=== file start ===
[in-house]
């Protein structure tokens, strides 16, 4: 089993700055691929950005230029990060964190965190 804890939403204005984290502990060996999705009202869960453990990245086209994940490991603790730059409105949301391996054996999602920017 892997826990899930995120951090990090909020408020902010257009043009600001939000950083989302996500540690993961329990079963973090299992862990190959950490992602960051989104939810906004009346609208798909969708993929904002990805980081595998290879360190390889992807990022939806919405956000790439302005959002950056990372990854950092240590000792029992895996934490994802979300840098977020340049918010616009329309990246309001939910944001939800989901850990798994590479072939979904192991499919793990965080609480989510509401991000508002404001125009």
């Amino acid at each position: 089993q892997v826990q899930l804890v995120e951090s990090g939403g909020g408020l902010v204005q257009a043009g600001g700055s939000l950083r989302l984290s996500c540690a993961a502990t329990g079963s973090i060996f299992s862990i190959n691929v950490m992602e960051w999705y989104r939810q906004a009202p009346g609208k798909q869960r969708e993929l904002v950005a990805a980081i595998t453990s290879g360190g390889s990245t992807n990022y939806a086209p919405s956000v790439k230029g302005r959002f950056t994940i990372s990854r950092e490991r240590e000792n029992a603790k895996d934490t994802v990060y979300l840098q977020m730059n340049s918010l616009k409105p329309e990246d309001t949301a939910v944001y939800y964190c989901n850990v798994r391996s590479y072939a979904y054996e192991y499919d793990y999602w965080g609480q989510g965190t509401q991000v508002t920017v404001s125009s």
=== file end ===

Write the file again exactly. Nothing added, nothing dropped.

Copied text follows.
[in-house]
């Protein structure tokens, strides 16, 4: 089993700055691929950005230029990060964190965190 804890939403204005984290502990060996999705009202869960453990990245086209994940490991603790730059409105949301391996054996999602920017 892997826990899930995120951090990090909020408020902010257009043009600001939000950083989302996500540690993961329990079963973090299992862990190959950490992602960051989104939810906004009346609208798909969708993929904002990805980081595998290879360190390889992807990022939806919405956000790439302005959002950056990372990854950092240590000792029992895996934490994802979300840098977020340049918010616009329309990246309001939910944001939800989901850990798994590479072939979904192991499919793990965080609480989510509401991000508002404001125009």
């Amino acid at each position: 089993q892997v826990q899930l804890v995120e951090s990090g939403g909020g408020l902010v204005q257009a043009g600001g700055s939000l950083r989302l984290s996500c540690a993961a502990t329990g079963s973090i060996f299992s862990i190959n691929v950490m992602e960051w999705y989104r939810q906004a009202p009346g609208k798909q869960r969708e993929l904002v950005a990805a980081i595998t453990s290879g360190g390889s990245t992807n990022y939806a086209p919405s956000v790439k230029g302005r959002f950056t994940i990372s990854r950092e490991r240590e000792n029992a603790k895996d934490t994802v990060y979300l840098q977020m730059n340049s918010l616009k409105p329309e990246d309001t949301a939910v944001y939800y964190c989901n850990v798994r391996s590479y072939a979904y054996e192991y499919d793990y999602w965080g609480q989510g965190t509401q991000v508002t920017v404001s125009s």